Creating and Sustaining a Culture of Innovation

Last month I gave a talk to SME business leaders and managers in Hereford on behalf of NMITE. NMITE is a start-up university (two of my favourite words!) and well worth checking out for an innovative approach to Higher Education. They’d approached me to add some innovation content that would resonate for their audience and offer some practical value.

It would have been simple enough to offer a session on detailed innovation management processes but for an hour-long interactive session I knew I needed a more compelling and engaging narrative. With a diverse array of participants whose businesses ranged in scale from one employee to dozens I also needed an innovation process that would work for any scale of operation.

Here are some of the key messages I shared:

Innovation is about Exploiting your existing opportunities whilst Exploring for the next opportunities

Innovation is hard to do because you need to be a little schizophrenic; trying to carve out the time for exploring what the future looks like whilst cranking the handle on your business today is really tough! One feels very speculative whilst the other feels very necessary, and in those situations the necessary day-to-day tends to win out. But if you never plan ahead eventually your customers, suppliers, the legislation, or your competitors will ultimately shift in such a way that your existing model fails.

The presentation tries to help us all think about squaring that circle – by embedding the innovation process as a habit. If innovation is a thing you do sometimes then it becomes ‘innovation theatre’. If its a habit it just happens. Culture is what happens when no-one is looking: how do you embed innovation as a culture that just happens?

Individual Innovation & Collective Innovation

Before you can talk about collective or organisational innovation I find it helpful to talk about individual innovation; how do you innovate as an individual and how does that contribute to a collective process?

I‘ve talked elsewhere about creative diet and exercise, but essentially to innovate as an individual you need to both feed yourself good and diverse inspiration and you need to exercise the creative muscles so you can get better at producing innovative outcomes.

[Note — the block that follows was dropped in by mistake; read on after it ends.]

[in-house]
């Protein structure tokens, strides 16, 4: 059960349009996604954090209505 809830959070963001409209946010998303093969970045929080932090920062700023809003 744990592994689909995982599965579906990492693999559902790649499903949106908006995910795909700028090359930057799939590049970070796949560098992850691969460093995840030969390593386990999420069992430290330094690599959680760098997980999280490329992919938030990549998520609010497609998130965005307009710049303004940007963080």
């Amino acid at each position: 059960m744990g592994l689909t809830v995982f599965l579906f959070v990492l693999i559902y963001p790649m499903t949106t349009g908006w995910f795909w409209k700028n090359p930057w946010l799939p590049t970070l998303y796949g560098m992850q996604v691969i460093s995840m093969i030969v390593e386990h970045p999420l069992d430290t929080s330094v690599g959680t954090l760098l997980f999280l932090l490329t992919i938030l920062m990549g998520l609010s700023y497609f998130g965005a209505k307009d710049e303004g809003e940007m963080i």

That same logic also applies collectively; how does your team assemble the raw materials for new ideas and how does it legitimise the practice required to get good at it because you won’t get it right first time or every time.

You need a Process, it needn’t be formal, but the team needs the competence and confidence to use it.

The process of innovating is ultimately quite simple: Notice something, develop a hunch about an opportunity for value-creation (by solving a problem or exploiting a gap), test your hunches are real, test some candidate solutions work, iterate a lot, execute on the best version.

We might codify that more formally as: Gather data, synthesise insights, generate ideas, evaluate ideas, prototype and test, deliver impact.

However you want to describe it, those are the steps and stages. However, the process doesn’t work if you or your team don’t know how to conduct those steps, don’t have the confidence to use the methods, or don’t feel like they have permission to do so.

However, lots of organisations have worked out how to do at least some of those steps reliably.

Find a way to embrace small iterative failures that allow you to learn fast

Failing within a company can be really hard to do. But failure is always a part of any creative process. How can you enable your team to fail?

The whole presentation is linked below as a PDF. By all means contact me if you’d like me to present a version for your organisation or event.

Leave a Reply

Fill in your details below or click an icon to log in: Logo

You are commenting using your account. Log Out /  Change )

Twitter picture

You are commenting using your Twitter account. Log Out /  Change )

Facebook photo

You are commenting using your Facebook account. Log Out /  Change )

Connecting to %s